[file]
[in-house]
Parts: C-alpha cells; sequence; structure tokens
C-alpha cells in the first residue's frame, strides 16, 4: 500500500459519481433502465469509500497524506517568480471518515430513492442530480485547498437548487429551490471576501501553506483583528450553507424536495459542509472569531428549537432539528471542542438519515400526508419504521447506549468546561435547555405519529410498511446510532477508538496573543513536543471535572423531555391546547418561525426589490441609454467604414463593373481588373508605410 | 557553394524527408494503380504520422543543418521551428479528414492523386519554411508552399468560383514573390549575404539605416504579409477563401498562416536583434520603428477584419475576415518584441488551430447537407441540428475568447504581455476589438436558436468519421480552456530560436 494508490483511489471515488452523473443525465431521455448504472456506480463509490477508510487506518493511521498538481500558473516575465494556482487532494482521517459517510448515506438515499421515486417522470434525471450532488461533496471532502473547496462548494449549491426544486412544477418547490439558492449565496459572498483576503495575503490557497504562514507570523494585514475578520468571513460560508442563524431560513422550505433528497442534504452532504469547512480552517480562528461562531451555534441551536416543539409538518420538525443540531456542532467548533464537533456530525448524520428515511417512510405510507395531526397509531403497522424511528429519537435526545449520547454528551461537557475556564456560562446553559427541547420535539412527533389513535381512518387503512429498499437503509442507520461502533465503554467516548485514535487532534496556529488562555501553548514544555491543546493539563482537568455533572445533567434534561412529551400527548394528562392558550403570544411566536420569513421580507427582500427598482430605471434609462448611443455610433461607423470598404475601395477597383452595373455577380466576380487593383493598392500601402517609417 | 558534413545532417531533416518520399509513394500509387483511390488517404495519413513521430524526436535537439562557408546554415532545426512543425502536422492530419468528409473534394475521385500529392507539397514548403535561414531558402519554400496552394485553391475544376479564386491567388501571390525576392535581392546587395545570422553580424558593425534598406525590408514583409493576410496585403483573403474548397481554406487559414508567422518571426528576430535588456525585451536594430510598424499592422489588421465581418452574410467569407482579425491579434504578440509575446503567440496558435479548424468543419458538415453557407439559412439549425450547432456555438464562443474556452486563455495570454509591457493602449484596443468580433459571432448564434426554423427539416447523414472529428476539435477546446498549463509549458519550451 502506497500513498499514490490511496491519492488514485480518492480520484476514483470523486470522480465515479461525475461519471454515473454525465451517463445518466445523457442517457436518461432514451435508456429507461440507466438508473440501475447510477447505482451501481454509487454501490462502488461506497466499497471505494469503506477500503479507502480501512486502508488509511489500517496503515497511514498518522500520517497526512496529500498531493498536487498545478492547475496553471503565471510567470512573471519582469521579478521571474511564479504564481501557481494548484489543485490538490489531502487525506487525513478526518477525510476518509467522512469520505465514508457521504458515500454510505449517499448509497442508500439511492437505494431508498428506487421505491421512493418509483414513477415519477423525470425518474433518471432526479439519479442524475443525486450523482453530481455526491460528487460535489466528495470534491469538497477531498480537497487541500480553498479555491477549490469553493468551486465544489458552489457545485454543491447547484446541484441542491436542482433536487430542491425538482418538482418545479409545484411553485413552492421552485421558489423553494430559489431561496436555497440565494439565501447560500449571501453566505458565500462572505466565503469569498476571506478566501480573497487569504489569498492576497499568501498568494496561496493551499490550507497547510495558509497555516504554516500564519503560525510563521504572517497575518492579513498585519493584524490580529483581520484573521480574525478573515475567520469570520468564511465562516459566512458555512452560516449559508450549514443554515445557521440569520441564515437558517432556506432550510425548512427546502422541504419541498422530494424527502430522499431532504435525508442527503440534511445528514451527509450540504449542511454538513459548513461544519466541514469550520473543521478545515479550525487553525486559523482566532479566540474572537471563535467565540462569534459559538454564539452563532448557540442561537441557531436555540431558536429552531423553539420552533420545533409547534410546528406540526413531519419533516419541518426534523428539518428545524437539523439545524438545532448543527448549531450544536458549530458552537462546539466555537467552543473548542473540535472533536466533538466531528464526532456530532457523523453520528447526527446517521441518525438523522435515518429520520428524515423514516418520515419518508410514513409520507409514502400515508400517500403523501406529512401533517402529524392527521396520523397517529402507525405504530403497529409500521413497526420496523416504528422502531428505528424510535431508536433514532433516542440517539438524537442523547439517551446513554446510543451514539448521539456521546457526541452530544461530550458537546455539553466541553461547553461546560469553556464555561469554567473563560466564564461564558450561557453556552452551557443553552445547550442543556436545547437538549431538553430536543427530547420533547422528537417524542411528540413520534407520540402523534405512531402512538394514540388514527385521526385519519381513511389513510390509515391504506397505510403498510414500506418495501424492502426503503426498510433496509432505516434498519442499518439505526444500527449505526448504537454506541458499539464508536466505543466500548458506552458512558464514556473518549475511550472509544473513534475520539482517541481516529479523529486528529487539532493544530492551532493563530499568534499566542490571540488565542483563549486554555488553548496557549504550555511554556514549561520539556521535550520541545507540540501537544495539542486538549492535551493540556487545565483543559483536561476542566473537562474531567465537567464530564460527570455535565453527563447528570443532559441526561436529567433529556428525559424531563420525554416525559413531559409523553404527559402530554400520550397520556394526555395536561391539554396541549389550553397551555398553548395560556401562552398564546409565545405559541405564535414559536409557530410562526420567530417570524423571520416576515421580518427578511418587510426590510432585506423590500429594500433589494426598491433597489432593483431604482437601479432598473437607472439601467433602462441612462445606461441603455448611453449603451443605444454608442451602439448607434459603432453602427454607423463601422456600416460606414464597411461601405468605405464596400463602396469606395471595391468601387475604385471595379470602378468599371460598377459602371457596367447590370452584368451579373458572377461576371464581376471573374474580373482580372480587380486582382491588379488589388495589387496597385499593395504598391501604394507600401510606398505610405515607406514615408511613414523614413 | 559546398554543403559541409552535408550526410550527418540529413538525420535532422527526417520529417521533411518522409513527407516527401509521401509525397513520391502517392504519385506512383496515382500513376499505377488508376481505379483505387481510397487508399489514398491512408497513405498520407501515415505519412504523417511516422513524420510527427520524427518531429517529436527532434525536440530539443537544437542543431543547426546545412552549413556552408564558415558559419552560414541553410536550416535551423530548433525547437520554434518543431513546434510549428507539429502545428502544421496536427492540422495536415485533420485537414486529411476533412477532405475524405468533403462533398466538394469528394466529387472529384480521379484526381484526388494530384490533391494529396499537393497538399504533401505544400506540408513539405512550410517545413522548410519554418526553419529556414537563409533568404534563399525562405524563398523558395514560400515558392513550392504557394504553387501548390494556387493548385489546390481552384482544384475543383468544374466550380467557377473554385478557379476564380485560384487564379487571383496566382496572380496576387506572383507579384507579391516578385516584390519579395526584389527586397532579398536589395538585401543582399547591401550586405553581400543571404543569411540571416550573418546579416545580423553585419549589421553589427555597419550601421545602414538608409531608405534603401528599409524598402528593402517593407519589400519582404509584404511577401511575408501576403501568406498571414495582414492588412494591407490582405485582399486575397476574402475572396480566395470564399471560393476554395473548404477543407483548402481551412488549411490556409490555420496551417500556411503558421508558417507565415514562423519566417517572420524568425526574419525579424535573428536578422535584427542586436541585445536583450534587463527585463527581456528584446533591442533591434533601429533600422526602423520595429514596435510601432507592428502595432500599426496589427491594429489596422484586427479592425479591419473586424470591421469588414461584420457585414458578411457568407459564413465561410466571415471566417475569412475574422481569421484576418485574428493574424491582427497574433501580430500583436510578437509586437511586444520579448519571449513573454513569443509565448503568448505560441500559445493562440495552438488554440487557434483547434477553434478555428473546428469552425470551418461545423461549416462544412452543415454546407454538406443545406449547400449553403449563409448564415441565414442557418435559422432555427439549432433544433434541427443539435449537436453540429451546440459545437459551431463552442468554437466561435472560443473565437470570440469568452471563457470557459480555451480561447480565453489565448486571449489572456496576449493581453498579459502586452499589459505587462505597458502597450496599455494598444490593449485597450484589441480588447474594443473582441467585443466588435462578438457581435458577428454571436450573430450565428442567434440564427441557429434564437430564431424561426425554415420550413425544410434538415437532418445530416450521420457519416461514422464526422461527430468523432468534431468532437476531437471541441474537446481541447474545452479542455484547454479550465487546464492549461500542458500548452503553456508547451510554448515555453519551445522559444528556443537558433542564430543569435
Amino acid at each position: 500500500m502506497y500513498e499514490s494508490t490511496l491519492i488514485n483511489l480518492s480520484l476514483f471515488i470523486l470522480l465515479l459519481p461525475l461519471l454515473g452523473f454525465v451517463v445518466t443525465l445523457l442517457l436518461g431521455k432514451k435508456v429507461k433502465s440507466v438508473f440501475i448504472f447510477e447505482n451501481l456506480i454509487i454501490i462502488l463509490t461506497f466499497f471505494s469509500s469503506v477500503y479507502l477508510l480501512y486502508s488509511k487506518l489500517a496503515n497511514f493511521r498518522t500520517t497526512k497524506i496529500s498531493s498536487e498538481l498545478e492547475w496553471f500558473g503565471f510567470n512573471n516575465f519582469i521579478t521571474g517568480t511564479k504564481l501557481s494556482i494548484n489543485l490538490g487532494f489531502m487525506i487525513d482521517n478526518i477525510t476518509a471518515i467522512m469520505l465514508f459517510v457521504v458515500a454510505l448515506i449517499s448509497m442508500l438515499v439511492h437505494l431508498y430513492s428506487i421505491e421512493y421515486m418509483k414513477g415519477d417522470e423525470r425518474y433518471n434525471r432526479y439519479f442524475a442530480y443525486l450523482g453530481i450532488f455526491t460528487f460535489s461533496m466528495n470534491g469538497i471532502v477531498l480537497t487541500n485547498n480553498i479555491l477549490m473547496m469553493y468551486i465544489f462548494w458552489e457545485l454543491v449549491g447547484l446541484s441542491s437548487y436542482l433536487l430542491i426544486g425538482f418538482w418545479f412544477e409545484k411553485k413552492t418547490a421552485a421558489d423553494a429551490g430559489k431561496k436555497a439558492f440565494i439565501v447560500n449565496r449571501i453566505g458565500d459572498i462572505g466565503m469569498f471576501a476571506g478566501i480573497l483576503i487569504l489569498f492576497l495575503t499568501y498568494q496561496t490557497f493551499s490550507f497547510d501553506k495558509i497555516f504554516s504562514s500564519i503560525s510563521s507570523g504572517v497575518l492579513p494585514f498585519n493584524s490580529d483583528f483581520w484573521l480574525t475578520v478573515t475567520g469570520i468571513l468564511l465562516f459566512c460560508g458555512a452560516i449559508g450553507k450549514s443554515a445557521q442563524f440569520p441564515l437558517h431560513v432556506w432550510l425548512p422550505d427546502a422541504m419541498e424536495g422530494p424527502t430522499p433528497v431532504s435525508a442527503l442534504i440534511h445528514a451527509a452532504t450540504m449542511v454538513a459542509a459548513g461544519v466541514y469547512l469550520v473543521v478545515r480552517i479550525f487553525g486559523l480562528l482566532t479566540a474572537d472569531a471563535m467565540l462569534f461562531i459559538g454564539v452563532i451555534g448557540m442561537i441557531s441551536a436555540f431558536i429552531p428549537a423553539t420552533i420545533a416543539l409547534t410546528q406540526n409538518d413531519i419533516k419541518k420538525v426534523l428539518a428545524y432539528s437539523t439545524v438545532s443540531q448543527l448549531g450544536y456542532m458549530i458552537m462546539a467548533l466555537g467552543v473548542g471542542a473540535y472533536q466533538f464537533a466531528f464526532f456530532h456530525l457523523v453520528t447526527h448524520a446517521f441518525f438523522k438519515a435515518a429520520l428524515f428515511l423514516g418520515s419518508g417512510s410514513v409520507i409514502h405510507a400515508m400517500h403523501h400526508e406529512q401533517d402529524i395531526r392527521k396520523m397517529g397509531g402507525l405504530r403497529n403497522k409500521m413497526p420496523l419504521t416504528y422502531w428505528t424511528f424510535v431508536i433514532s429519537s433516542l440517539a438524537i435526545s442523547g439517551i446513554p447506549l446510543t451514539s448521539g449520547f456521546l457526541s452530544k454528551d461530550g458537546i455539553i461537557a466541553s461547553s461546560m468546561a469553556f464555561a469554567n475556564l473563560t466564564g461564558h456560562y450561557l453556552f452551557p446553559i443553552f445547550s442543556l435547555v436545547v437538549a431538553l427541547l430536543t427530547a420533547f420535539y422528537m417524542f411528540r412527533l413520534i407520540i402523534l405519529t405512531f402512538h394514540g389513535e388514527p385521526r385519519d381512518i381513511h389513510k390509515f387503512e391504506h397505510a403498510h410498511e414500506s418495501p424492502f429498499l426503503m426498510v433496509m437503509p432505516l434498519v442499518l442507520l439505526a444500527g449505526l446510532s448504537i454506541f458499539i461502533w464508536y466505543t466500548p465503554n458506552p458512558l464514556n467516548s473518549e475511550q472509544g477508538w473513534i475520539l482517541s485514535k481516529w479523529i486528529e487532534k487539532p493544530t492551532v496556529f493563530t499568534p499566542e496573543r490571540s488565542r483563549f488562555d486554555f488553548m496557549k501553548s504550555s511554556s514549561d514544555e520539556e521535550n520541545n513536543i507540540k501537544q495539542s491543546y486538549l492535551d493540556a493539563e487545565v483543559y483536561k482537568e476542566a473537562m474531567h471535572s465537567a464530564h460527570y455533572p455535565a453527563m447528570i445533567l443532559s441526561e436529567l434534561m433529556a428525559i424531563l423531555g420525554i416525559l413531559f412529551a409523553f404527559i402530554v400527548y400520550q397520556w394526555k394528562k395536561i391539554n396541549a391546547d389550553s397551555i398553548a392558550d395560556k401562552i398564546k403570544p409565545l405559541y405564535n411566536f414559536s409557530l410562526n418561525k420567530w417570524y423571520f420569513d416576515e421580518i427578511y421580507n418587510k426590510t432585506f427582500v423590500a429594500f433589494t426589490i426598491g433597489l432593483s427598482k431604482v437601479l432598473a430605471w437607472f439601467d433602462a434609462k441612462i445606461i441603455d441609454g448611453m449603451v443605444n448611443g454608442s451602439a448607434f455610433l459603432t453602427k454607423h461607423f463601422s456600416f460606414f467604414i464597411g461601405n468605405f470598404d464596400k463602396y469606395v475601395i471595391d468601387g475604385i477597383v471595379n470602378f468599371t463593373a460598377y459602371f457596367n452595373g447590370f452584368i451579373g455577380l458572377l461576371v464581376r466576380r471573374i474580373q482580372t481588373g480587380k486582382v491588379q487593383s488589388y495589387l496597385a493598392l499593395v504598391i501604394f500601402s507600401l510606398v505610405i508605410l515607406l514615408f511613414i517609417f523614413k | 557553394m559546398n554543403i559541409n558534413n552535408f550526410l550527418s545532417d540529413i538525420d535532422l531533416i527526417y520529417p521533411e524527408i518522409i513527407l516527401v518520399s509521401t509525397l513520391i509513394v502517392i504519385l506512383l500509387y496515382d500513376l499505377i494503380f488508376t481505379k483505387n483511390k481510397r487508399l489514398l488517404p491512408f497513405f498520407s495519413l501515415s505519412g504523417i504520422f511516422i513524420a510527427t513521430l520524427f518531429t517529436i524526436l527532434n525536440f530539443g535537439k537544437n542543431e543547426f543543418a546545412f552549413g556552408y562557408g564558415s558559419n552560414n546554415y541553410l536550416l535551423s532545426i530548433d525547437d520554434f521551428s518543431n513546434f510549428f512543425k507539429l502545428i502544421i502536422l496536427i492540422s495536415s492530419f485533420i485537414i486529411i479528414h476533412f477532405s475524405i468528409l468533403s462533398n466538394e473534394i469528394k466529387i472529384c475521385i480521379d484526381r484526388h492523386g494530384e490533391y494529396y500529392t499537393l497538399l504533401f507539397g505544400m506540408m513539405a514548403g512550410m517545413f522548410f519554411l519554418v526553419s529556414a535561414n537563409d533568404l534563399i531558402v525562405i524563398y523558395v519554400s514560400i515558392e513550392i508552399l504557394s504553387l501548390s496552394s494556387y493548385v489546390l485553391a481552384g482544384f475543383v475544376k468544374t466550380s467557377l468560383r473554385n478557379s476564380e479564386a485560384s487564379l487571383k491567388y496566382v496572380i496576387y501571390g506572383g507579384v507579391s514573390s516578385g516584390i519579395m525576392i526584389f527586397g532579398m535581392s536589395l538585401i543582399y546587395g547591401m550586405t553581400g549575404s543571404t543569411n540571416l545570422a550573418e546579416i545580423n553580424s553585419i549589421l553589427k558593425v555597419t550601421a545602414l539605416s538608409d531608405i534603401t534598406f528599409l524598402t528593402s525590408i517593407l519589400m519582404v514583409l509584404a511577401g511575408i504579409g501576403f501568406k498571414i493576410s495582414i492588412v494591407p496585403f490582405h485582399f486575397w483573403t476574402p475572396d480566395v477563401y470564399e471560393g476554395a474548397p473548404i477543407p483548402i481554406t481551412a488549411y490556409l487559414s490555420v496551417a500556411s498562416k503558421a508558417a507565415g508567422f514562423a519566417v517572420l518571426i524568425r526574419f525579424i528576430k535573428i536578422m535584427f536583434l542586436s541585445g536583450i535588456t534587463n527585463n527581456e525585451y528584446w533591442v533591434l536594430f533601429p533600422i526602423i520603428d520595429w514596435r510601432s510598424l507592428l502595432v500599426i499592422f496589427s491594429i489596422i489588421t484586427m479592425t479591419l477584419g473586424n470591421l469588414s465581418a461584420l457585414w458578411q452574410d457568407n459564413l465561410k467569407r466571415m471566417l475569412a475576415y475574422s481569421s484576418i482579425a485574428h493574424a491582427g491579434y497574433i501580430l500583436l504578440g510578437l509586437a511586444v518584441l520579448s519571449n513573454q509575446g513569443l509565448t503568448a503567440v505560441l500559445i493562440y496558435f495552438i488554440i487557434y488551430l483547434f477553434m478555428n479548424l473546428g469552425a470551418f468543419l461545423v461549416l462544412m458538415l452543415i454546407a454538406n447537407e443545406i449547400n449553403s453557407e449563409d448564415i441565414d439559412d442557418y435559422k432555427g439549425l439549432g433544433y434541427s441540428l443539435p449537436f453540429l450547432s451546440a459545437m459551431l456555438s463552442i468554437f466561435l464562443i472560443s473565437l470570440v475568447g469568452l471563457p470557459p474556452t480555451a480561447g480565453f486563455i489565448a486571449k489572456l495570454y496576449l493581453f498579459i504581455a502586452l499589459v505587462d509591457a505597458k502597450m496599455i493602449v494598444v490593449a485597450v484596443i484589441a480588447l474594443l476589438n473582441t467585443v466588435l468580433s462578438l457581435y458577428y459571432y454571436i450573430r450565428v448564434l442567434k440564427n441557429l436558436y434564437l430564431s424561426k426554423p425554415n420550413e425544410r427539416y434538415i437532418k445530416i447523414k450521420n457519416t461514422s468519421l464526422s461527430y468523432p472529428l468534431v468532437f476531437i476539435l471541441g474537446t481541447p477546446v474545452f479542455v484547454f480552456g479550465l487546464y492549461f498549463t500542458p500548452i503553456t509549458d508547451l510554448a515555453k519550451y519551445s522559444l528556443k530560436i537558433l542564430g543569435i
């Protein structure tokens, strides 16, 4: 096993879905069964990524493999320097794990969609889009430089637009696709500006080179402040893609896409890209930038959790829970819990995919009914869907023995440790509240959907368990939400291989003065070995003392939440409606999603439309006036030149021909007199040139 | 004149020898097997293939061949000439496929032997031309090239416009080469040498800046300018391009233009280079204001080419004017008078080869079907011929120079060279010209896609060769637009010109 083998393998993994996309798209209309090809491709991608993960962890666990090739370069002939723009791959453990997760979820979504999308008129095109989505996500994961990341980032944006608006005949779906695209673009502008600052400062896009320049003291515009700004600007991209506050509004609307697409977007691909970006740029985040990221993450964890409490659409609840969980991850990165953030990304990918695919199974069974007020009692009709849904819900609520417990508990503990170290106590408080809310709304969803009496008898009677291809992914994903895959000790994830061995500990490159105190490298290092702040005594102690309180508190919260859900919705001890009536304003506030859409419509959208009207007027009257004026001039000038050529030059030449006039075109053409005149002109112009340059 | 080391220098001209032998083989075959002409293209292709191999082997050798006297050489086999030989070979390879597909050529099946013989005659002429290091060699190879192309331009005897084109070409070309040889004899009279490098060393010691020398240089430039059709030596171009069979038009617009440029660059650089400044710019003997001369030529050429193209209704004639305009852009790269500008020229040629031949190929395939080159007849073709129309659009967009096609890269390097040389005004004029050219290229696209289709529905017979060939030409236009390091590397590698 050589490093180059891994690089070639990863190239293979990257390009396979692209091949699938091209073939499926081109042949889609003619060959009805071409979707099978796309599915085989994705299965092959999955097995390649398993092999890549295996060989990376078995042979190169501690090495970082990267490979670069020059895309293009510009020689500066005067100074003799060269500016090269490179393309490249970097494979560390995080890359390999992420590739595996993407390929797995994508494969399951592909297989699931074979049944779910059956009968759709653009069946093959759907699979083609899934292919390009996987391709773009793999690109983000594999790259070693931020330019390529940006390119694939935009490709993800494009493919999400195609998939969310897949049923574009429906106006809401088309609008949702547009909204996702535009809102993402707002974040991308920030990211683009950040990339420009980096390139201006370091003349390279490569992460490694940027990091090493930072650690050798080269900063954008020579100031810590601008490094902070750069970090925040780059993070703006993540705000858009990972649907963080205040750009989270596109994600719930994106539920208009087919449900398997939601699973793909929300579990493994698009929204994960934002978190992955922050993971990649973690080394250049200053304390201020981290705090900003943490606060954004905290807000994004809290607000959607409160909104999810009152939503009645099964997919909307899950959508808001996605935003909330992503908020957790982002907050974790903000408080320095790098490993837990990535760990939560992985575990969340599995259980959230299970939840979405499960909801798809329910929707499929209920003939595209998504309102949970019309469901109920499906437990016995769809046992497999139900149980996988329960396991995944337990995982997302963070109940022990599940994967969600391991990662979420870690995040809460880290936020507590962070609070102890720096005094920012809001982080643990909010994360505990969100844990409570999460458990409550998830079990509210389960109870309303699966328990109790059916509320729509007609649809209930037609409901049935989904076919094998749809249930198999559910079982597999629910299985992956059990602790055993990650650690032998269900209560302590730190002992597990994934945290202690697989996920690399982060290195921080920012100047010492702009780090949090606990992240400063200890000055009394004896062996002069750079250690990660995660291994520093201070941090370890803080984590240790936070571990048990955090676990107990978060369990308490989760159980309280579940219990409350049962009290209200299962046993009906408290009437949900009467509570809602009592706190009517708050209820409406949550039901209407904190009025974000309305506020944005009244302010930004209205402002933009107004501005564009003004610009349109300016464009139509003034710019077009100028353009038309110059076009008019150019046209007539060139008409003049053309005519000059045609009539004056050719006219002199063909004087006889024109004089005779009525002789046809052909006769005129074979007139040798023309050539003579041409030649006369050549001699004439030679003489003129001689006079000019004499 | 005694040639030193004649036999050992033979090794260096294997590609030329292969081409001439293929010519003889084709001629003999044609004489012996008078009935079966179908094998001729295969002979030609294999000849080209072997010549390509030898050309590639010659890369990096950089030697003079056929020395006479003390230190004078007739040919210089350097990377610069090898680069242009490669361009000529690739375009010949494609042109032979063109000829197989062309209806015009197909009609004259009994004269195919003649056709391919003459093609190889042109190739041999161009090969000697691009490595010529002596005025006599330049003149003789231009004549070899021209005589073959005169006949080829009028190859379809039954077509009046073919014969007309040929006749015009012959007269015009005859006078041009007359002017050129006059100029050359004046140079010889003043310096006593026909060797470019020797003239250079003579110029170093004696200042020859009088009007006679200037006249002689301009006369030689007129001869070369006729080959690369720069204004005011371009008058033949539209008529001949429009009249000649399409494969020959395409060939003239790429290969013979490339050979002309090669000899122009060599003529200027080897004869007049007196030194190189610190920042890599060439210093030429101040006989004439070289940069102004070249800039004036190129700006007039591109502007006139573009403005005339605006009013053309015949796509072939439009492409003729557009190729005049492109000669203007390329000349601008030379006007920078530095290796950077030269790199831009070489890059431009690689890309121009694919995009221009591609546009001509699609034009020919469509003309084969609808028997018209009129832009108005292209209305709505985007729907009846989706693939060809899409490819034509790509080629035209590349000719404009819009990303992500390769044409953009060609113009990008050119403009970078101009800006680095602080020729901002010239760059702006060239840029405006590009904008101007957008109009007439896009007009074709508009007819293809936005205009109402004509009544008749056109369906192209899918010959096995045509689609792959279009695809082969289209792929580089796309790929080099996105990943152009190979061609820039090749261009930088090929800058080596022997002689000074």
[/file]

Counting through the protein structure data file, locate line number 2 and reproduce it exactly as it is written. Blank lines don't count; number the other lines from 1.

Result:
Parts: C-alpha cells; sequence; structure tokens